Table of Contents
ISRN Pharmaceutics
Volume 2012, Article ID 428396, 6 pages
Research Article

Ondansetron HCl Microemulsions for Transdermal Delivery: Formulation and In Vitro Skin Permeation

1Department of Pharmaceutics, Bengal College of Pharmaceutical Science and Research, Durgapur 713212, India
2Department of Pharmaceutics, Seemanta Institute of Pharmaceutical Sciences, Mayurbhanj 757086, India

Received 13 March 2012; Accepted 6 May 2012

Academic Editors: M. AghazadehTabrizi, R. Lesyk, and S. Velaga

Copyright © 2012 Jadupati Malakar et al. This is an open access article distributed under the Creative Commons Attribution License, which permits unrestricted use, distribution, and reproduction in any medium, provided the original work is properly cited.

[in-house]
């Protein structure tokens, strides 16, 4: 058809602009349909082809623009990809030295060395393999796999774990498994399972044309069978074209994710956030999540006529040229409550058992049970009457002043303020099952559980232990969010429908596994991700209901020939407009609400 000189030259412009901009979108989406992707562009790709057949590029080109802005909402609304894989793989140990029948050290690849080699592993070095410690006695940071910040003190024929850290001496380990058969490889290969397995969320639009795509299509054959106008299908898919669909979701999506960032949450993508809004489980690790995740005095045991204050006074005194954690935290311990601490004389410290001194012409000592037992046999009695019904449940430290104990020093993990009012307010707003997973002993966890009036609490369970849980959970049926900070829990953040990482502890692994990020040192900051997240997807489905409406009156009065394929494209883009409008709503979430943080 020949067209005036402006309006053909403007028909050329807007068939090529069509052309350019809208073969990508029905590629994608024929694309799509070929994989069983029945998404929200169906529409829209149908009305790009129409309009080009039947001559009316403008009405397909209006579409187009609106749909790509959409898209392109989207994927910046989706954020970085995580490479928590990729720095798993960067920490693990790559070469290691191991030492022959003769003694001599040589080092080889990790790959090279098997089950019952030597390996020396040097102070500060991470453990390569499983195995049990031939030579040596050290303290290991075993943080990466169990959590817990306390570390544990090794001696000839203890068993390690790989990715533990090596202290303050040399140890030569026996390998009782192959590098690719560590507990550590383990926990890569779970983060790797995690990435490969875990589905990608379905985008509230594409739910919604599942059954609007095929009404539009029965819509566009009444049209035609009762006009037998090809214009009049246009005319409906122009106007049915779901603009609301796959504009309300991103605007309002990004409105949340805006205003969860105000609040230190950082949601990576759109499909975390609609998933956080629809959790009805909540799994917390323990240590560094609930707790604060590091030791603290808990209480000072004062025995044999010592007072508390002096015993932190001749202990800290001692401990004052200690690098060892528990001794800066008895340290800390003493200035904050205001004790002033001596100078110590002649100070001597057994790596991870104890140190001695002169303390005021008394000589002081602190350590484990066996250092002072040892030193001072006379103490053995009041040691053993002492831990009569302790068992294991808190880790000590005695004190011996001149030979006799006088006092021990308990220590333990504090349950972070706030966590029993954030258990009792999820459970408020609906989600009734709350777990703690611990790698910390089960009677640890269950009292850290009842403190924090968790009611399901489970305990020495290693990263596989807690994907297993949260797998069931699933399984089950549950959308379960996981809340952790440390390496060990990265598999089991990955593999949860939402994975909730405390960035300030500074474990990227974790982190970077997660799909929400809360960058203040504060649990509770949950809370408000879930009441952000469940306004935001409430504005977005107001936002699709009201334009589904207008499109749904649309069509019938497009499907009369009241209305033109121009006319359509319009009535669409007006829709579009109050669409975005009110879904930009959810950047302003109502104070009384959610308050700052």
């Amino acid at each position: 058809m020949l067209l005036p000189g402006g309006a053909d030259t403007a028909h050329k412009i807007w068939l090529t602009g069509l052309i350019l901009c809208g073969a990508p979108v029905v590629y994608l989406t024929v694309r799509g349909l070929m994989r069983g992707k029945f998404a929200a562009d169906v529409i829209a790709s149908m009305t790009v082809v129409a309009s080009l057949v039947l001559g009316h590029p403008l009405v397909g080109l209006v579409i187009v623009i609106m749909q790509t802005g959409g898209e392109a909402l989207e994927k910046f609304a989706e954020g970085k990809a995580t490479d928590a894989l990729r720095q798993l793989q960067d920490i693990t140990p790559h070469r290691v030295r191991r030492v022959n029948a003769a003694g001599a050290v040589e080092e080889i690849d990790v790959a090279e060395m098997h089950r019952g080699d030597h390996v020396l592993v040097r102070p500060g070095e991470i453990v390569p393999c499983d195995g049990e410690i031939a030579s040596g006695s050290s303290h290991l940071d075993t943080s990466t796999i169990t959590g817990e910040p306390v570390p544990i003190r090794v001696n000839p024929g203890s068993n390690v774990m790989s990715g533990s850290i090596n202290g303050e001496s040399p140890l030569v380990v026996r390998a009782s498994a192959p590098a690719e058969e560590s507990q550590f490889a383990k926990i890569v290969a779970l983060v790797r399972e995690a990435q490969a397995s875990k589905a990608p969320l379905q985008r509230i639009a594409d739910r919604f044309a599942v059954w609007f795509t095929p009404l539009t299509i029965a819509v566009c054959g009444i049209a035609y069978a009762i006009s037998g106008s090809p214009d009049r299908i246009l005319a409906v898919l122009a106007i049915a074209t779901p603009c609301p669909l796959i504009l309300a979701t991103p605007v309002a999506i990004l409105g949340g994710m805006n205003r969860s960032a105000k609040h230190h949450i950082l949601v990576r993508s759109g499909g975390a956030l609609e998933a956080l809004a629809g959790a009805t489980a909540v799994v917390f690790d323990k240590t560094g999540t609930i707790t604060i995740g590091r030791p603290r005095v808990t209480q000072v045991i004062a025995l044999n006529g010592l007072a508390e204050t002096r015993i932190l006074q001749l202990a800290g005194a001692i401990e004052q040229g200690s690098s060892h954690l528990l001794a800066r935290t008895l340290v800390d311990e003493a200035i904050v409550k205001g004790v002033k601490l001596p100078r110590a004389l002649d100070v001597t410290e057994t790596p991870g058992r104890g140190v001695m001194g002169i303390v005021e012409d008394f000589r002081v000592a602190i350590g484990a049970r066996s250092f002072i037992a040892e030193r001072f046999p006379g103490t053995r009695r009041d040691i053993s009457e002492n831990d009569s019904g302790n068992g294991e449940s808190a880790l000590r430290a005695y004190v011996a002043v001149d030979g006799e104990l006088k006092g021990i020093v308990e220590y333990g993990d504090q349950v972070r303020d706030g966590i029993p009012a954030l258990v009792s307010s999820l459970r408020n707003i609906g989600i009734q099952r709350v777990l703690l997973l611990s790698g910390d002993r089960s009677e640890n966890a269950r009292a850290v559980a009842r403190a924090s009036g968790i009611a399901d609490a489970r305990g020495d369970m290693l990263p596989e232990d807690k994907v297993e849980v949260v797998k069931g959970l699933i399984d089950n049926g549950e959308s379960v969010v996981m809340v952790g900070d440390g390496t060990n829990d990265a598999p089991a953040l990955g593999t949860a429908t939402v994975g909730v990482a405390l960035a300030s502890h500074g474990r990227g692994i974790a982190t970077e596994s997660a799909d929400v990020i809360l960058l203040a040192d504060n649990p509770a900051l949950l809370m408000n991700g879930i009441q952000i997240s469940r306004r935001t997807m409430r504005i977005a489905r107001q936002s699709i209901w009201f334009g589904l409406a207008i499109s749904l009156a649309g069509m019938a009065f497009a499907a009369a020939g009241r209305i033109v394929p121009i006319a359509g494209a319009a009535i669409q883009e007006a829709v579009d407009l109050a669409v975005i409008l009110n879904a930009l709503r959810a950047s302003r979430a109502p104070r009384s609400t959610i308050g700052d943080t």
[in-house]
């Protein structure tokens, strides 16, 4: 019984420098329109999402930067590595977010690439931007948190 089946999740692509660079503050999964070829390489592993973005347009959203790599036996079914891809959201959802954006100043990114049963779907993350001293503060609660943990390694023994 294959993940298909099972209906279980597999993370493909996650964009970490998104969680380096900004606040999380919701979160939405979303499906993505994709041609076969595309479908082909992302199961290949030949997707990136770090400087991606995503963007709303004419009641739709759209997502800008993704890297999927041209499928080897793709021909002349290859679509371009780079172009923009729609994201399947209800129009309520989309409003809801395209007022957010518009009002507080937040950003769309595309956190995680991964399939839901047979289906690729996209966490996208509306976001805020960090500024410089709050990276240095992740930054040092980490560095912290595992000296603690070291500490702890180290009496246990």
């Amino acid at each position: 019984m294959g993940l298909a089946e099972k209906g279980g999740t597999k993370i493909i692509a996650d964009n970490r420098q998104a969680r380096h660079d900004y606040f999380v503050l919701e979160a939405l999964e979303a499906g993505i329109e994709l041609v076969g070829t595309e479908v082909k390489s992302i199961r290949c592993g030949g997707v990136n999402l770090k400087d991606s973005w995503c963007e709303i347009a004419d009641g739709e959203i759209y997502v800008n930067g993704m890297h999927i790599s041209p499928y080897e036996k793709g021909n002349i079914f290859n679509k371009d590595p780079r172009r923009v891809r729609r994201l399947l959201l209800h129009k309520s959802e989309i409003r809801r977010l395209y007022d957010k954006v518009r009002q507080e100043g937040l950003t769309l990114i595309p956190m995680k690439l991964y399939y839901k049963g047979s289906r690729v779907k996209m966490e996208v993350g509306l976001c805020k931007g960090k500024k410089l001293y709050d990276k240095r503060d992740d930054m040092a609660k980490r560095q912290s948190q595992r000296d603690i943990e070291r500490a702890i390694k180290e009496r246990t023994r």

Ondansetron HCl delivery through oral route suffers due to its low bioavailability due to first-pass metabolism. Therefore, the microemulsion-based transdermal delivery may be a better substitute for it. The pseudoternary phase diagrams were constructed to determine compositions of microemulsions, and ondansetron HCl microemulsions for transdermal delivery were developed using isopropyl myristate or oleic acid as the oil phase, Tween 80 as the surfactant, and isopropyl alcohol as the cosurfactant evaluated for in vitro skin permeation through excised porcine skin. The in vitro skin permeation from these formulated microemulsions was sustained over 24 hours. The microemulsion F-8 (contained 10% of isopropyl myristate as oil phase, 8% of aqueous phase, and 82% of surfactant phase containing Tween 80 and isopropyl alcohol, 3 : 1) showed the highest permeation flux of 0 . 2 8 4 ± 0 . 0 0 3 μg/cm2/hour. All these microemulsions followed the Korsmeyer-Peppas model ( 𝑅 2 = 0 . 9 7 1 t o 0 . 9 9 8 ) with non-Fickian, “anomalous” mechanism over a period of 24 hours.